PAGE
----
The aircraft are well presented albeit sometimes in strange liveries as demonstrated by the Aerilatia G222. I doubt there are many places in the world where one can just rock up and board an Aeriltalia G222 and sit on the flightdeck? Should you visit this intriguing site for spotting purposes, please be mindful that this is a children’s park especially when using a camera in front of the aircraft attractions.
I am informed that the owner of Irrland theme park is a keen aviation buff, hence the airport and aircraft exhibits. No prizes for guessing who supplied this interesting collection of aircraft, our good friend Piet Smedts of PS Aero. May Baarlo and PS Aero remain the epicentre for supplying historic aircraft for preservation purposes, what ever their intended use!
Cologne Butzwelerhof Airport: Butzheillehofalle, Butzweilerstrasse 35-39 Cologne
I was drawn to this former airport not just to spot Fokker F27-600 D-AELM, but to witness first hand the surviving 1930s era passenger terminal. The buildings are now thankfully listed and provide a rare glimpse of inter-war German airport architecture. Much of the airport terminal apron has been converted into a small park which forms the centrepiece for the many modern apartment buildings that have been built around the site of the former airport. Thankfully, sufficient space has been left to accommodate the F27 directly in front of the main terminal lobby and this helps maintain the magic of this magnificent aviation spectacle. If you like cars then I would suggest that you visit the Motorworld complex also located on the former airfield site. There are many German classics to be seen and it is well worth the time.
You will note that the F27 has been stripped down to its original metal finish, offering no trace of her former identity. The aircraft was delivered new to the Ivory Coast Air Force in 1970 and ended her flying career as D-AELM with WDL before being purchased by Motorworld in 2020. I do hope the recent purchase and paint stripping is a good omen and a sign that this fine example of a F27-600 will be around for many years to come and will perhaps be joined by additional aviation related exhibits?
I hung around the old Cologne airport and Motorworld exhibition to allow for the Friday night traffic to ease off before heading to my new B&B on the outskirts of Maastricht.
Saturday 16th October: Maastrict Aachen Airport
Located in the southern most part of the Netherlands, the airport is shoe-horned between Germany and Belgium and clearly benefits from the cargo business generated from the strong manufacturing base in the surrounding regions. With less than a dozen flight movements per day (and those mostly cargo related), I wasn’t quite sure what to expect from Maastricht but I knew that former Air Hollandia Fokker F100 PH-ABW would be present if nothing else. I was woken up just after 6:30am by not one but two Qatar Boeing 777F aircraft on finals inbound from Panama City; the two aircraft had tracked each other only minutes apart during the entire journey from Latin America.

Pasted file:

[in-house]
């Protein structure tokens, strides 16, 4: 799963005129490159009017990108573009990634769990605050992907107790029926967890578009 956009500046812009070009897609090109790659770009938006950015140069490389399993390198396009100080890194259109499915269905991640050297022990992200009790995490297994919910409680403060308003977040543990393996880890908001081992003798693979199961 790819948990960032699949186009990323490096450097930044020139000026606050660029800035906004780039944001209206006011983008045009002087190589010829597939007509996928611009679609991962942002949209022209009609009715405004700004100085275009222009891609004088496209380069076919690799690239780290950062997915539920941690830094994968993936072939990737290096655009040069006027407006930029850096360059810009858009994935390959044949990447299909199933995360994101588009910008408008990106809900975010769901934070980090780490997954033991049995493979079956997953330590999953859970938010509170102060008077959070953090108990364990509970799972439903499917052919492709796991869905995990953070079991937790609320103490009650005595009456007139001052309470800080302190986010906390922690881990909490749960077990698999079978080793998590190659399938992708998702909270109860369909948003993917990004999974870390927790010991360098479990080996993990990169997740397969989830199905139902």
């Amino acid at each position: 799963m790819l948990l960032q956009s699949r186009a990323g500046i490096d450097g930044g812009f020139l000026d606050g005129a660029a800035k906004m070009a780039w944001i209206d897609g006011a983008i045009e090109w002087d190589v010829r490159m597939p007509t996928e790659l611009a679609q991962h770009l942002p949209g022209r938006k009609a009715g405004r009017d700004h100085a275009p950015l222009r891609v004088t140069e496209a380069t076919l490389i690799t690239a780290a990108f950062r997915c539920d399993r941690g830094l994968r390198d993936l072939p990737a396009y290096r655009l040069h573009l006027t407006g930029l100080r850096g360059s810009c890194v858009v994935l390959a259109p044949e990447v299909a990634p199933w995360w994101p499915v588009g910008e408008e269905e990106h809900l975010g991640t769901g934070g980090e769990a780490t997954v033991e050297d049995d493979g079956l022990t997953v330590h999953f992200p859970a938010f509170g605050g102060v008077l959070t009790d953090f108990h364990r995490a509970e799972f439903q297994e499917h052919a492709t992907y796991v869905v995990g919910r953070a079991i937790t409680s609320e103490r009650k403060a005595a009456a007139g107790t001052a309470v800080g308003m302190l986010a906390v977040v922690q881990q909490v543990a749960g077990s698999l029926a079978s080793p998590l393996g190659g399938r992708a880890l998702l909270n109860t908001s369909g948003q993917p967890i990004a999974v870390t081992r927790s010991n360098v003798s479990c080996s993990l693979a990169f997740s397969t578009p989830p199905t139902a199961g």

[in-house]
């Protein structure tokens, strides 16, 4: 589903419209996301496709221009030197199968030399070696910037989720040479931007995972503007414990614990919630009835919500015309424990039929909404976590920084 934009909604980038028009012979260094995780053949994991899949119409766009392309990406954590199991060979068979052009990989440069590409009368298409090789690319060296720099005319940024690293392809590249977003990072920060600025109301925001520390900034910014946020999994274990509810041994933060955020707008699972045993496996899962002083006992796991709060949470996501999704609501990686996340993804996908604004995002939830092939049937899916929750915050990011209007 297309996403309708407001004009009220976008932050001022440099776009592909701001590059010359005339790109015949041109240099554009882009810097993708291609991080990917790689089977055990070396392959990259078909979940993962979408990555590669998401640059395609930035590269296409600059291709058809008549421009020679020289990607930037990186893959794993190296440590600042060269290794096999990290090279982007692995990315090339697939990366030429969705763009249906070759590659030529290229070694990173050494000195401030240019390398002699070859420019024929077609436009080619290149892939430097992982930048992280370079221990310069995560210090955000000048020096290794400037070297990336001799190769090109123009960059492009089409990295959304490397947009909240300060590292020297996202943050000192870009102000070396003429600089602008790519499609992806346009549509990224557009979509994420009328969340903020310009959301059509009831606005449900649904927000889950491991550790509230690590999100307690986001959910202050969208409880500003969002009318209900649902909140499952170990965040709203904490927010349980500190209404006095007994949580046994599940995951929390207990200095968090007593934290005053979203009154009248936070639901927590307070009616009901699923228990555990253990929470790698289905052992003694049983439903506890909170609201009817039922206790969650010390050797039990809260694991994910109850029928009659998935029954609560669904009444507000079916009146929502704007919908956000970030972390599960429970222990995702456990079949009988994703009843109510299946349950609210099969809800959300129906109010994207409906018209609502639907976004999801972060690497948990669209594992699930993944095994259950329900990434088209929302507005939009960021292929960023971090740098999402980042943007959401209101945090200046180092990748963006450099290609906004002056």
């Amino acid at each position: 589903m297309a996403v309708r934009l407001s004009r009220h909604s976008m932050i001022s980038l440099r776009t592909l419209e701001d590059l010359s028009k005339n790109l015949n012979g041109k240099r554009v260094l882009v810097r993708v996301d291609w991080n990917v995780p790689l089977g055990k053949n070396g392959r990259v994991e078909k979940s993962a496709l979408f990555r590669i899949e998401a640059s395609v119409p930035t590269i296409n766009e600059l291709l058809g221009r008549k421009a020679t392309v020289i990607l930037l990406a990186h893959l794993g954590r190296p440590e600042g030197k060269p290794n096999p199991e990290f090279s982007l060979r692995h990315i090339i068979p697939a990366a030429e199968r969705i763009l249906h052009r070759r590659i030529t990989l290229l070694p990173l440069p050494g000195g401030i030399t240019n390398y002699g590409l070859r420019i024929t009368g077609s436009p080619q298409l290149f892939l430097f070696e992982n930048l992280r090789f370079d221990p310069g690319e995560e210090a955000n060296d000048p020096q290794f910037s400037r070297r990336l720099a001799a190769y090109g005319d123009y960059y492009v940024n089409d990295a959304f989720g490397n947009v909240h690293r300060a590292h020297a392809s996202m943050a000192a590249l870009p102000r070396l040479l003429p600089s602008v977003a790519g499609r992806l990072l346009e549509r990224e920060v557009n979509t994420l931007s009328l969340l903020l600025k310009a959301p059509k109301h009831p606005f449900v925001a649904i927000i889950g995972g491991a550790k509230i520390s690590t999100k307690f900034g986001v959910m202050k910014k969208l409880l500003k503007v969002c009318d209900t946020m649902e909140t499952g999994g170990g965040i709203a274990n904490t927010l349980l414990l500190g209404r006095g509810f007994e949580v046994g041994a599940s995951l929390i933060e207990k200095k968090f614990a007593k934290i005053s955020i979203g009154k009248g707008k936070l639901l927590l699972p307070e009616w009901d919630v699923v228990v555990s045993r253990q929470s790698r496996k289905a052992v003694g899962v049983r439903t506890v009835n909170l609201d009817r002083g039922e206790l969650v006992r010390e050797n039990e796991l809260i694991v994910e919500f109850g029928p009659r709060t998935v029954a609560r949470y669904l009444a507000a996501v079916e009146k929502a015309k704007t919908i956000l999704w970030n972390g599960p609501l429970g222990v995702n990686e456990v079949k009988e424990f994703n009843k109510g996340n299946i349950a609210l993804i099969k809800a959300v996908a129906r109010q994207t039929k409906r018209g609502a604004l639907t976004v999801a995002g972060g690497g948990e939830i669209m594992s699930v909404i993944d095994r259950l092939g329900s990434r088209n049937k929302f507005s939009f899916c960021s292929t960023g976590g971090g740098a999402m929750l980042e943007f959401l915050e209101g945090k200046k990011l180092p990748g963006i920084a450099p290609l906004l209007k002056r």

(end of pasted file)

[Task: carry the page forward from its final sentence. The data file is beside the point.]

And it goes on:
The early morning mist had thankfully lifted when I arrived at the airport, and I was pleasantly surprised by the array of “in between owners” regional airliners scattered across various taxiways and ramps. The Air Hollandia liveried Fokker 100 was parked on the western side of the airport and was in close proximity to several CRJ aircraft in various stages of being parting out. This aircraft was delivered new to Air Inter in 1995 and served with the airline until 2011.
Of personal interest and also parked close to the Fokker 100 was the former Air Exel Embraer Brasilia, a type that I occasionally took between Paris and Rotterdam until the finance director of the company I worked for at the time questioned why I couldn’t take the perfectly adequate rail connection between the two cities. Another spotter caught out! The eastern side of the airport looked very interesting and I headed off to rummage through what looked like 20 or so assorted regional airliners.
The majority of the aircraft had belonged to the former Flybe, with 9 Bombardier Q400s and half a dozen Embraer jets scattered around the perimeter fences. These aircraft have been resident at Maastricht airport for some time and it is certainly good news to learn that some if not all of the Q400s will eventually return service with Flybe 2.0. In addition, there were several pristine looking Astana Embraer E190s, four former Alitalia Embraer 175s now with British markings, an Adria CRJ 900 and three white tailed Bermudan registered Airbus A220 aircraft previously destined for Redwings.
Maastricht Fokker 100 spotted, I departed for the long drive up to Schiphol and the last Fokker on my spotting list.
Schiphol: Fokker Weg, Oude Meer.
Fokker F27 100 PH-NIV (officially N19XE) is located at Oude Meer just a short drive from the airport and is perched on pylons above a small pond on land that was once part of the Fokker manufacturing facility until the company folded in 1996. For me this is the “spiritual” home of Fokker regional airliners and no better place to end this spotting trip than with an F27. This aircraft was delivered new to Air France Postal Services in 1971 and before arriving at its current location in 2011, spent a number of years in storage at Kemble. The hairs on my neck popped out when my Sat Nav announced “You have arrived at your destination” and I could see the words “Fokker Weg” displayed on the console!